News that Marks & Spencer has broken with its long tradition of disappointing the City and actually turned a profit is heartening to hear from one of the UK’s favourite retailers. Engineering the company so that it can compete with online retail and changing consumers habits has cost five chief executives their jobs since the 1980s when M&S was the go-to employer of choice for ambitious management graduates, writes David Little, a Partner in our Corporate and Commercial department.
Reported in The Times: chief executive Steve Rowe says the ‘hard years’ of its turnaround are behind it and announced headline profits of around £500 million. M&S said food sales were strong and its clothing business improving. The company benefited from school uniform sales and workers refreshing their wardrobes ahead of a return to the office.
Needless to say the UK’s economy as a whole is growing modestly, 1.3% in quarter three, down from 5.5% in the second quarter, rather than ‘steaming ahead’ as the Bank of England had predicted when I wrote here six months’ ago.
According to the latest figures from the Office of National Statistics (ONS), mentioned in Accountancy Today the level of quarterly GDP is now 2.1% below where it was before the coronavirus pandemic at Quarter 4 (Oct to Dec) 2019.
The ONS also revealed a 2.5% fall in wholesale and retail trade output, which it said was driven by ‘weak consumer spending’, (although not in M&S, clearly).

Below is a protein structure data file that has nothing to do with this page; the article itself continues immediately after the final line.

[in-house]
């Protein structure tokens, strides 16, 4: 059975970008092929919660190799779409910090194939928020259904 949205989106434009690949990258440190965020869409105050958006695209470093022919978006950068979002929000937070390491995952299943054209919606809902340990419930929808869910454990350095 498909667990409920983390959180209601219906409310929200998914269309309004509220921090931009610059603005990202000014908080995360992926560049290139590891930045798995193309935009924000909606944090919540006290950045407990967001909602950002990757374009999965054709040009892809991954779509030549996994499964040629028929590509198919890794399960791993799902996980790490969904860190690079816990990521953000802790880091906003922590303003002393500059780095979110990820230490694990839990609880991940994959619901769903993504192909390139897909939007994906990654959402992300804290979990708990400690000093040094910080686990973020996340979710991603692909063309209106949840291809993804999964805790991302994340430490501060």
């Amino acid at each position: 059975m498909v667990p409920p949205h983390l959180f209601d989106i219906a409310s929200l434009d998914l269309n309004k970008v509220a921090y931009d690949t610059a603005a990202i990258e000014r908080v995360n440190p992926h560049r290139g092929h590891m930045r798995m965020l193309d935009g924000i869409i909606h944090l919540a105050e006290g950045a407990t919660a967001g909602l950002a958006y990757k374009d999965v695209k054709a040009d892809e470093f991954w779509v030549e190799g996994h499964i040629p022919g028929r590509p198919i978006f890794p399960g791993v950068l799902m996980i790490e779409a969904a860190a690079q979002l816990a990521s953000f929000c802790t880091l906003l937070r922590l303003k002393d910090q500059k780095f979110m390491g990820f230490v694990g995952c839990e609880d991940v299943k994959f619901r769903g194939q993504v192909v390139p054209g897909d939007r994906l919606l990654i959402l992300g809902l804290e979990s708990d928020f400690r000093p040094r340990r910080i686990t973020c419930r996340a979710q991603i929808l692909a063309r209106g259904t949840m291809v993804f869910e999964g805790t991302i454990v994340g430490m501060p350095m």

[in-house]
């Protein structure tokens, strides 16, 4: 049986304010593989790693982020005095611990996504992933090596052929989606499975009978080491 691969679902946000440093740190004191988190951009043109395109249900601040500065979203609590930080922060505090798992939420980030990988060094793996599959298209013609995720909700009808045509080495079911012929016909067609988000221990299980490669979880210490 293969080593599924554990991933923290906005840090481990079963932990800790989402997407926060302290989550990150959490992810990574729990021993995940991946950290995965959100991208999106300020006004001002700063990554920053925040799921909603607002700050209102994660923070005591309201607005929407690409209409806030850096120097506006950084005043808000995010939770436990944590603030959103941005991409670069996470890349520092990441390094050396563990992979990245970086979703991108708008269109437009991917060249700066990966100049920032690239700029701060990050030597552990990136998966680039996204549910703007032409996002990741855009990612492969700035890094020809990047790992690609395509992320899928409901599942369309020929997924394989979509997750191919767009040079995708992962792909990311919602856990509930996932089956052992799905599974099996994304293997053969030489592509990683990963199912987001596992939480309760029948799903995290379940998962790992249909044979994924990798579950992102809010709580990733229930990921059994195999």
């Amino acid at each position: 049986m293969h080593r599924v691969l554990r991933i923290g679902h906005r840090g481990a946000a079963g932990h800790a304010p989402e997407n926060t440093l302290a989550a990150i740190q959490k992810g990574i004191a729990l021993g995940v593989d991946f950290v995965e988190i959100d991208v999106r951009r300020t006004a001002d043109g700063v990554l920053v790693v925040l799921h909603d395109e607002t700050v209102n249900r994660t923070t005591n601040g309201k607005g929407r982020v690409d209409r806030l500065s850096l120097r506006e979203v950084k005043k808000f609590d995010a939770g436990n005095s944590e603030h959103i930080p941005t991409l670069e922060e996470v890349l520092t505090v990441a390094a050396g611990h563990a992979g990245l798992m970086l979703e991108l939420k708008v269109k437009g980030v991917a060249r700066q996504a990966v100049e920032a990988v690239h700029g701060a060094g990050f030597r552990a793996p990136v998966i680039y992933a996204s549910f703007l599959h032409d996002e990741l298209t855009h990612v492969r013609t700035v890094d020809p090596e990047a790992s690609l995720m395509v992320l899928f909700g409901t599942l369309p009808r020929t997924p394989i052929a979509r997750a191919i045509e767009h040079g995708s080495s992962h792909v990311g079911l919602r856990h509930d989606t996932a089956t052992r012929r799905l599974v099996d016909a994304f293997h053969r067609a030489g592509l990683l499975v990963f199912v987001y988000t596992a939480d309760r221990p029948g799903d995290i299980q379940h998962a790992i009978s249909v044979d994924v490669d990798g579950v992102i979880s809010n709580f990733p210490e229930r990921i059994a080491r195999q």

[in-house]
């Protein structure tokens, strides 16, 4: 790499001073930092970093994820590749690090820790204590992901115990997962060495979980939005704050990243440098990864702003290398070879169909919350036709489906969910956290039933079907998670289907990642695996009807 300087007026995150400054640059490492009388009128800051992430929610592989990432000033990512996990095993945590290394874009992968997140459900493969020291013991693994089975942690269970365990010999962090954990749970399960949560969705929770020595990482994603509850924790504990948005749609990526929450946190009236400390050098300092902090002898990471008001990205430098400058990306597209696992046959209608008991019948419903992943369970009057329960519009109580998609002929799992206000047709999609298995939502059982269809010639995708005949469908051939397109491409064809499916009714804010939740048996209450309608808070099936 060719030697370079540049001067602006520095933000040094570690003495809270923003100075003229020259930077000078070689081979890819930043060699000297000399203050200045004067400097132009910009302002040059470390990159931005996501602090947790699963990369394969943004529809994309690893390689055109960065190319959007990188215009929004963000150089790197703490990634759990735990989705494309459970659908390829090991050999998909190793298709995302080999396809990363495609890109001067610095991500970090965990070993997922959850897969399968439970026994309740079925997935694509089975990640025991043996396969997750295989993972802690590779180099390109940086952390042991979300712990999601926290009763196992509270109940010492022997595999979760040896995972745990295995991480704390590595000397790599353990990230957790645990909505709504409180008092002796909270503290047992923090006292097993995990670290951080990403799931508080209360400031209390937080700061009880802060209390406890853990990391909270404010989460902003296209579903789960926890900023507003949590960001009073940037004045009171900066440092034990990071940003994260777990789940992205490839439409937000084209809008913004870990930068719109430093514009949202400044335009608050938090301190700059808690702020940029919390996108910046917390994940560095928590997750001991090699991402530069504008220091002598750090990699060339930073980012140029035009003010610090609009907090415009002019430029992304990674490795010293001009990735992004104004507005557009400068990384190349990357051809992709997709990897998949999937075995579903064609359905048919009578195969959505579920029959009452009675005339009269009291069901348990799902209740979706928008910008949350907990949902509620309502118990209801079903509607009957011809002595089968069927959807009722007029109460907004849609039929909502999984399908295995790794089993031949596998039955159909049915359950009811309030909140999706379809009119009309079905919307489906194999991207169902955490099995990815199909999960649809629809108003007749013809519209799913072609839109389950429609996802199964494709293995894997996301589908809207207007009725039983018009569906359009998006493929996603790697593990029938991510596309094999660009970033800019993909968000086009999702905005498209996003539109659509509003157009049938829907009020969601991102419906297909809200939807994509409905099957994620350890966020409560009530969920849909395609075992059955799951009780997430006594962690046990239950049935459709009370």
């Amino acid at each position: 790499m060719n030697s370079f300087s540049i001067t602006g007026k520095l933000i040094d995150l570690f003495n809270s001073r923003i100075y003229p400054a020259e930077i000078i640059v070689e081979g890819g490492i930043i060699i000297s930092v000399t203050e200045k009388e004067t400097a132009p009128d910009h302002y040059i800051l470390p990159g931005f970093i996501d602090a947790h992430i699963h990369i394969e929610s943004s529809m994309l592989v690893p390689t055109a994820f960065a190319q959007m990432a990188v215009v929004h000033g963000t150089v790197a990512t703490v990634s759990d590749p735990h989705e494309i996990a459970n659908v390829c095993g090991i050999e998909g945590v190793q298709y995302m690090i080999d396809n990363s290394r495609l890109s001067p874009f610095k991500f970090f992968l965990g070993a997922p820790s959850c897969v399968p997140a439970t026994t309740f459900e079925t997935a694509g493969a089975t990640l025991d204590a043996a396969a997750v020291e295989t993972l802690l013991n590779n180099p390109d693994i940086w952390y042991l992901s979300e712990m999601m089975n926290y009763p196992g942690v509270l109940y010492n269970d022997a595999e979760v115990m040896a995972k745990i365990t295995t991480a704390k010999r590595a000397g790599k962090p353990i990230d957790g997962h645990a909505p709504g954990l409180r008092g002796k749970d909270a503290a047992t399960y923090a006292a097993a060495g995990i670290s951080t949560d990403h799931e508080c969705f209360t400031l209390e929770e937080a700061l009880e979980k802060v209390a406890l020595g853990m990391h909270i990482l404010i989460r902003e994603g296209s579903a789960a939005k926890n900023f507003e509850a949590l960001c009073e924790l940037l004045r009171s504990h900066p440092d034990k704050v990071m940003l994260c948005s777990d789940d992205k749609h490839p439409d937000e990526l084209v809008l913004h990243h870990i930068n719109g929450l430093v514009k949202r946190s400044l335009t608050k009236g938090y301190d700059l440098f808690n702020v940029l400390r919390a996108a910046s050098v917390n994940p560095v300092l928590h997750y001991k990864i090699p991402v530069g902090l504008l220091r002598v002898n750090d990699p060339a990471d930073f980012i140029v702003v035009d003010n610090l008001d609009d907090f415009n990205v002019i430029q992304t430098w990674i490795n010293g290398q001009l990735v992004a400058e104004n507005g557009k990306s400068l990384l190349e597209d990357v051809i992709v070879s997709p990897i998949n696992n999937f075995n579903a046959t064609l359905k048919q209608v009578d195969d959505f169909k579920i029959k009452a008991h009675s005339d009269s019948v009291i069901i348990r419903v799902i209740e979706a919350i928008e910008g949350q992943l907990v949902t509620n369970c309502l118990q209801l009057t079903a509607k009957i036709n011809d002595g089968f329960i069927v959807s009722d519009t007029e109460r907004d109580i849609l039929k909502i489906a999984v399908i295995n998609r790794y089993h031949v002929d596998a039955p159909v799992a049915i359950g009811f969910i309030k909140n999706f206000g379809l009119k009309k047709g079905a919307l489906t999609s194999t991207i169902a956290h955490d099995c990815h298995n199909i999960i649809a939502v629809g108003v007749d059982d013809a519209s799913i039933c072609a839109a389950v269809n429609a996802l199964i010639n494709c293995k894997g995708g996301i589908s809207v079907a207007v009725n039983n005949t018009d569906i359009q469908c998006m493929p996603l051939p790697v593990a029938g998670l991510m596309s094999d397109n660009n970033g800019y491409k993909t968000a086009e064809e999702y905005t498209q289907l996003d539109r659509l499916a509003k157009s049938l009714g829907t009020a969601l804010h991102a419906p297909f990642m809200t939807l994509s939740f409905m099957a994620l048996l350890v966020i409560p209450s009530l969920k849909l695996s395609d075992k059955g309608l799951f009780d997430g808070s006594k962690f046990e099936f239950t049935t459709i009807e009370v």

The recent supply chain challenges around the world will certainly have affected sales, be it shortages of microchips for electric vehicles and mobile phones, or another set of curtains for Mrs Little.
Another phenomenon of the 1980s is the runaway inflation rate in America. The Federal Reserve’s view that inflation in the US is transitory is looking rather misplaced with the 6.2% rise in consumer prices last month a “shocker,” so says the Daily Mail.
Will they, won’t they cut interest rates?
It was a surprise that the Bank of England decided to stick with 0.1 per cent in November, but no one should be surprised if there’s an increase in December. It’s understandable that the Federal Reserve and the Bank of England wish to gather more evidence before raising rates to combat inflation.
Raising rates in the face of slowing economic activity could do real harm to the fragile post-Covid economy. But Christmas is round the corner, one visit to Oxford Street, Regent Street and Covent Garden will show that they are once again heaving with shoppers. In spite of the end of the furlough scheme, in spite of rising gas and petrol prices.
Another barometer of business confidence might be the density of travellers on the London Underground. Commuter services are crammed again. Offices are becoming noisier. Is it too early to call normal service is close to being resumed?
Newspapers don’t like reporting good news. So let’s wait instead for the ONS’s next GDP report for the fourth quarter of 2021.
Anyone care to bet it will be less than 1.3%? Not me.
The above is accurate as at 12 November 2021. The information above may be subject to change during these ever-changing times.
The content of this note should not be considered legal advice and each matter should be considered on a case-by-case basis.